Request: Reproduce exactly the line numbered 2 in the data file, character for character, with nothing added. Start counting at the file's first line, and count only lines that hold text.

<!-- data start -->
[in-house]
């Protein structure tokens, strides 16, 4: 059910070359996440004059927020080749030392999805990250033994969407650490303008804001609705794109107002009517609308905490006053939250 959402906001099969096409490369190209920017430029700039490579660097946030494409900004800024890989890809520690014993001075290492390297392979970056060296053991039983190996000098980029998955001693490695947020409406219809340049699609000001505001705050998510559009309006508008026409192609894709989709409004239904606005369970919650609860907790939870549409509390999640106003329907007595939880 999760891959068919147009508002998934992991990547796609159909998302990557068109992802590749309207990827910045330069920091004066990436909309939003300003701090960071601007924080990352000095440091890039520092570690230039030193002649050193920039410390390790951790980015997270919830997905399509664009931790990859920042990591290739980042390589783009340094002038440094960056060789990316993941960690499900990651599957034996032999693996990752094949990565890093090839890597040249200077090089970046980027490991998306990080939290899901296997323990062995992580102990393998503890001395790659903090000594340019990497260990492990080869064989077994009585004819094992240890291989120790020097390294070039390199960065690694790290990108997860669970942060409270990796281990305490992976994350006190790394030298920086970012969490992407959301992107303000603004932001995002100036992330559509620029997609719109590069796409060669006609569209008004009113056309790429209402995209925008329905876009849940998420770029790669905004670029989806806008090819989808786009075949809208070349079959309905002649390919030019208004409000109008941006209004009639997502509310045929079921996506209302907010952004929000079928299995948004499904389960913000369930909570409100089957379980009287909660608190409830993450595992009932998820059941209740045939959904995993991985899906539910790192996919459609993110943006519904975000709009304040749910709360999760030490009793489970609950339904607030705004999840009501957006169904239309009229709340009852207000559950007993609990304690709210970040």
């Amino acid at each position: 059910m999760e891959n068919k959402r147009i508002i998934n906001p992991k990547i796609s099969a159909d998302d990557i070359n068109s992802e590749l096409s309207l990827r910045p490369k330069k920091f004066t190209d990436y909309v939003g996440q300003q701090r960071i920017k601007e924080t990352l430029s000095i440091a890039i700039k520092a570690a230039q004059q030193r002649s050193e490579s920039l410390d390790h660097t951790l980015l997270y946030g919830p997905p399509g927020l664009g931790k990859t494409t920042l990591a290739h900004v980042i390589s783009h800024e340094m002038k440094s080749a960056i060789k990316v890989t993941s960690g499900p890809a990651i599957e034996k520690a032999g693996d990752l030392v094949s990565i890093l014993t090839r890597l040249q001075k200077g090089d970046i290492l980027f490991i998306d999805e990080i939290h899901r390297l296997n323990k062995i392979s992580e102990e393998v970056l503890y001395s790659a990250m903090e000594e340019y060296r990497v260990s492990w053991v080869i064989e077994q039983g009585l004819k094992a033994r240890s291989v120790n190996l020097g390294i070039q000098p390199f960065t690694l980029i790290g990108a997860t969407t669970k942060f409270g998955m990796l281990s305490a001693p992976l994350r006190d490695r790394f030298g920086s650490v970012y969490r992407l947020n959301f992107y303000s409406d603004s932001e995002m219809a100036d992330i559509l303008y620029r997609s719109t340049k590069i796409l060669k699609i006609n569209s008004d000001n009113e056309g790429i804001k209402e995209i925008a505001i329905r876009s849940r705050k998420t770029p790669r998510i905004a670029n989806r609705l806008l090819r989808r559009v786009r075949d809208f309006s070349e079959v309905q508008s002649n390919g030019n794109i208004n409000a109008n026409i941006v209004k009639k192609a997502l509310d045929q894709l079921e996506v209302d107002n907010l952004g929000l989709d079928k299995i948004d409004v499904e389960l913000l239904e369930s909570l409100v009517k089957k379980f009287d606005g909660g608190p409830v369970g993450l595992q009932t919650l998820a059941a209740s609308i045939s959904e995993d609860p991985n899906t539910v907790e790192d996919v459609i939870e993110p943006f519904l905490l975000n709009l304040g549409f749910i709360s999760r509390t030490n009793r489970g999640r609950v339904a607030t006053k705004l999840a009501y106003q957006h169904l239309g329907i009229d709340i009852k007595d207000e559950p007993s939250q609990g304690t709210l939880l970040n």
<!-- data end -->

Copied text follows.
């Protein structure tokens, strides 16, 4: 059910070359996440004059927020080749030392999805990250033994969407650490303008804001609705794109107002009517609308905490006053939250 959402906001099969096409490369190209920017430029700039490579660097946030494409900004800024890989890809520690014993001075290492390297392979970056060296053991039983190996000098980029998955001693490695947020409406219809340049699609000001505001705050998510559009309006508008026409192609894709989709409004239904606005369970919650609860907790939870549409509390999640106003329907007595939880 999760891959068919147009508002998934992991990547796609159909998302990557068109992802590749309207990827910045330069920091004066990436909309939003300003701090960071601007924080990352000095440091890039520092570690230039030193002649050193920039410390390790951790980015997270919830997905399509664009931790990859920042990591290739980042390589783009340094002038440094960056060789990316993941960690499900990651599957034996032999693996990752094949990565890093090839890597040249200077090089970046980027490991998306990080939290899901296997323990062995992580102990393998503890001395790659903090000594340019990497260990492990080869064989077994009585004819094992240890291989120790020097390294070039390199960065690694790290990108997860669970942060409270990796281990305490992976994350006190790394030298920086970012969490992407959301992107303000603004932001995002100036992330559509620029997609719109590069796409060669006609569209008004009113056309790429209402995209925008329905876009849940998420770029790669905004670029989806806008090819989808786009075949809208070349079959309905002649390919030019208004409000109008941006209004009639997502509310045929079921996506209302907010952004929000079928299995948004499904389960913000369930909570409100089957379980009287909660608190409830993450595992009932998820059941209740045939959904995993991985899906539910790192996919459609993110943006519904975000709009304040749910709360999760030490009793489970609950339904607030705004999840009501957006169904239309009229709340009852207000559950007993609990304690709210970040």